whose lower bound is zero, and has operations with ``wraparound'' semantics.
Modular types subsume what are called ``unsigned types'' in some other
- Library unit. A library unit is a separately compiled program unit, and
is always a package, subprogram, or generic unit. Library units may have
other (logically nested) library units as children, and may have other
program units physically nested within them. A root library unit, together
with its children and grandchildren and so on, form a subsystem.
- Limited type. A limited type is (a view of) a type for which the
assignment operation is not allowed. A nonlimited type is a (view of a) type
for which the assignment operation is allowed.
- Object. An object is either a constant or a variable. An object
contains a value. An object is created by an object_declaration or by an
allocator. A formal parameter is (a view of) an object. A subcomponent of
an object is an object.
- Package. Packages are program units that allow the specification of
groups of logically related entities. Typically, a package contains the
declaration of a type (often a private type or private extension) along with
the declarations of primitive subprograms of the type, which can be called
from outside the package, while their inner workings remain hidden from
- Partition. A partition is a part of a program. Each partition consists
of a set of library units. Each partition may run in a separate address
space, possibly on a separate computer. A program may contain just one
partition. A distributed program typically contains multiple partitions,
which can execute concurrently.
- Pragma. A pragma is a compiler directive. There are language-defined
pragmas that give instructions for optimization, listing control, etc. An
implementation may support additional (implementation-defined) pragmas.
- Primitive operations. The primitive operations of a type are the
operations (such as subprograms) declared together with the type declaration.
They are inherited by other types in the same class of types. For a tagged
type, the primitive subprograms are dispatching subprograms, providing
run-time polymorphism. A dispatching subprogram may be called with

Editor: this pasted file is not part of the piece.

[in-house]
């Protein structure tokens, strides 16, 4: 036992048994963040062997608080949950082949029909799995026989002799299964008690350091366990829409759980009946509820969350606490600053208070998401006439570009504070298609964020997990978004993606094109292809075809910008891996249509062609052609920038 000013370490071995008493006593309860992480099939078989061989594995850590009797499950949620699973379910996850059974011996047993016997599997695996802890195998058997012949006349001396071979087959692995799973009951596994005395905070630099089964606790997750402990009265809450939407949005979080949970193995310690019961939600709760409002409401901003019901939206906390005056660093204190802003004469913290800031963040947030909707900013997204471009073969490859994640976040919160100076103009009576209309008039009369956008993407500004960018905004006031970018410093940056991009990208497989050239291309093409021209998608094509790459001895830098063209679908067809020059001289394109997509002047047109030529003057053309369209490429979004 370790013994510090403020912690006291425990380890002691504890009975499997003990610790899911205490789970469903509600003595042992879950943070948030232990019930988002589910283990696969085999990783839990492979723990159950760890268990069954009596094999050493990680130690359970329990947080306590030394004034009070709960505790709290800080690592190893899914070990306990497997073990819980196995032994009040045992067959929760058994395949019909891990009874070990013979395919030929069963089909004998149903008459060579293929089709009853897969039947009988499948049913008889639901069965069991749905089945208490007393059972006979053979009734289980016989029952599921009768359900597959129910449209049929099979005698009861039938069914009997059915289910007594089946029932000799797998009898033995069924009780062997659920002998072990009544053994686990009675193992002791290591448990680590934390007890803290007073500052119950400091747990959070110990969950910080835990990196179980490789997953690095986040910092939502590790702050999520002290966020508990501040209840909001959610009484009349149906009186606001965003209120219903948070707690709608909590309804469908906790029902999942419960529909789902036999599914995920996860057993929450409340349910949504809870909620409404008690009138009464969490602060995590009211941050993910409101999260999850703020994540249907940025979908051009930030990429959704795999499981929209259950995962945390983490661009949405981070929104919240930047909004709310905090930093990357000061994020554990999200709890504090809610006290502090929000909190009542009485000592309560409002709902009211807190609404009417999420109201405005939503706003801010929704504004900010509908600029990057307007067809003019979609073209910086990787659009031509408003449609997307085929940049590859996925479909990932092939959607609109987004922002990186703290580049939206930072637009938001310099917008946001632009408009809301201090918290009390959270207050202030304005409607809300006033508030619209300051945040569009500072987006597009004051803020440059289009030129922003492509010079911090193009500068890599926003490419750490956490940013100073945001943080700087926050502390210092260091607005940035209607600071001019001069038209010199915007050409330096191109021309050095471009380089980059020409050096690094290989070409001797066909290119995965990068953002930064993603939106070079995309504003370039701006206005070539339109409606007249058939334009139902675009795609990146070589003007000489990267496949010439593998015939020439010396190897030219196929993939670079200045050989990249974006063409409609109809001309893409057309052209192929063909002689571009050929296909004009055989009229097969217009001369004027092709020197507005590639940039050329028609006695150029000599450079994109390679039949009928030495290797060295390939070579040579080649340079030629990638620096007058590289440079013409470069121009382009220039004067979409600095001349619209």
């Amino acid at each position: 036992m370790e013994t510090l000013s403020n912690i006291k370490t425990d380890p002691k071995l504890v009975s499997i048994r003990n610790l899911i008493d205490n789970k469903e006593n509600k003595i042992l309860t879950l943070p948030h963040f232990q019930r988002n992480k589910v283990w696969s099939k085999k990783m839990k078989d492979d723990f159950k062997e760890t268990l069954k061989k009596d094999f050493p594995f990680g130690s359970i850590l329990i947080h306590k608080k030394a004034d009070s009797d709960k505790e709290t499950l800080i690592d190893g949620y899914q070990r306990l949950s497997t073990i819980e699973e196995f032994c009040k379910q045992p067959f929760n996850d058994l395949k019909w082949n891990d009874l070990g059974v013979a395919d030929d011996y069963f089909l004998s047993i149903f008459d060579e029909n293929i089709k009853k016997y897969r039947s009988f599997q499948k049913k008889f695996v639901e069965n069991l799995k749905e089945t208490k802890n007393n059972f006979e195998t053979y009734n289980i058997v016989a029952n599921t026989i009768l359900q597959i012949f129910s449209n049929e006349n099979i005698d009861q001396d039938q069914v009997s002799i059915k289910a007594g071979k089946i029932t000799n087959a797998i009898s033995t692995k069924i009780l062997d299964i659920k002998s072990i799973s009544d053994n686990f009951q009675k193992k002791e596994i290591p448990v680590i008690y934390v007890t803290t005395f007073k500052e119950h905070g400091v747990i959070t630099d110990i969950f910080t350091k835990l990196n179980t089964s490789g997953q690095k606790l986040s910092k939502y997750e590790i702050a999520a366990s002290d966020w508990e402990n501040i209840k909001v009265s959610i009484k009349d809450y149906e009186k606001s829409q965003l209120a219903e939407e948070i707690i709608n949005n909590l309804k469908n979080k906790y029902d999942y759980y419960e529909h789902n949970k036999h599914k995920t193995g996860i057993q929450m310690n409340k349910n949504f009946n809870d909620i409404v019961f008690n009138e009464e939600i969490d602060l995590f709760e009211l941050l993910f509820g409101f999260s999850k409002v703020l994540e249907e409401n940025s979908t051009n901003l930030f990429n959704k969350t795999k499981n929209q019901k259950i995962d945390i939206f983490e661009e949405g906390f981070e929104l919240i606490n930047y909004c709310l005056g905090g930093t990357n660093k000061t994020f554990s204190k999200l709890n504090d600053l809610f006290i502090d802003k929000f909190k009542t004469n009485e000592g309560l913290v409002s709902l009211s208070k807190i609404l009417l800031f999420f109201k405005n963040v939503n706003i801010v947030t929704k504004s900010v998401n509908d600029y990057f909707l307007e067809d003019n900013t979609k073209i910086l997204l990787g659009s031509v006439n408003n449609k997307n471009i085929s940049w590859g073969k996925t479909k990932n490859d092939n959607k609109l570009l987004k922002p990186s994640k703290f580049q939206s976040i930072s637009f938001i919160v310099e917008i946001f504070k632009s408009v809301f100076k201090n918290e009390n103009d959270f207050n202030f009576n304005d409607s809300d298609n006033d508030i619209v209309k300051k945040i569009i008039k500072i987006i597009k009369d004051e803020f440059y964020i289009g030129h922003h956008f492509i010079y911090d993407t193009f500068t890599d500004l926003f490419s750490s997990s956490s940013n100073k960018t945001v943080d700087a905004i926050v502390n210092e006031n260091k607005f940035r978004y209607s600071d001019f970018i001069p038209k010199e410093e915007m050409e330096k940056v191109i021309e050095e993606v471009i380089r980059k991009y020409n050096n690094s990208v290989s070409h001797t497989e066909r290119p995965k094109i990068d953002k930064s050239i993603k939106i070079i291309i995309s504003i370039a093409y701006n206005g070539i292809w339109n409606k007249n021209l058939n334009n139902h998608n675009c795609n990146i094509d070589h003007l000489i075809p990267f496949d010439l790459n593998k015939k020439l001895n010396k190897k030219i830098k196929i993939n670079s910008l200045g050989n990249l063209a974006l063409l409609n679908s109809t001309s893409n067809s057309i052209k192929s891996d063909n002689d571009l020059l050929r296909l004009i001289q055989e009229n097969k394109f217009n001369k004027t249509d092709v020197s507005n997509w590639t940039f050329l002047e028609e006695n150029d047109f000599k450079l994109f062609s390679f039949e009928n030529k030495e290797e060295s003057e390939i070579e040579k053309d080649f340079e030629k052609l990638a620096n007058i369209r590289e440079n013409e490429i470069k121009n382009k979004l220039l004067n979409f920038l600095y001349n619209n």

statically tagged operands, in which case the subprogram body invoked is
determined at compile time. Alternatively, a dispatching subprogram may be
called using a dispatching call, in which case the subprogram body invoked is
determined at run time.
- Private extension. A private extension is like a record extension,
except that the components of the extension part are hidden from its clients.
- Private type. A private type is a partial view of a type whose full
view is hidden from its clients.
- Program unit. A program unit is either a package, a task unit, a
protected unit, a protected entry, a generic unit, or an explicitly declared
subprogram other than an enumeration literal. Certain kinds of program units
can be separately compiled. Alternatively, they can appear physically nested
within other program units.
- Program. A program is a set of partitions, each of which may execute in
a separate address space, possibly on a separate computer. A partition
consists of a set of library units.
- Protected type. A protected type is a composite type whose components
are protected from concurrent access by multiple tasks.
- Real type. A real type has values that are approximations of the real
numbers. Floating point and fixed point types are real types.
- Record extension. A record extension is a type that extends another
type by adding additional components.
- Record type. A record type is a composite type consisting of zero or
more named components, possibly of different types.
- Scalar type. A scalar type is either a discrete type or a real type.
- Subtype. A subtype is a type together with a constraint, which
constrains the values of the subtype to satisfy a certain condition. The
values of a subtype are a subset of the values of its type.
- Tagged type. The objects of a tagged type have a run-time type tag,
which indicates the specific type with which the object was originally
created. An operand of a class-wide tagged type can be used in a dispatching
call; the tag indicates which subprogram body to invoke. Nondispatching
calls, in which the subprogram body to invoke is determined at compile time,
are also allowed. Tagged types may be extended with additional components.
- Task type. A task type is a composite type whose values are tasks,
which are active entities that may execute concurrently with other tasks.
The top-level task of a partition is called the environment task.
- Type. Each object has a type. A type has an associated set of values,
and a set of primitive operations which implement the fundamental aspects of
its semantics. Types are grouped into classes. The types of a given class
share a set of primitive operations. Classes are closed under derivation;
that is, if a type is in a class, then all of its derivatives are in that
- View. (See Definition.)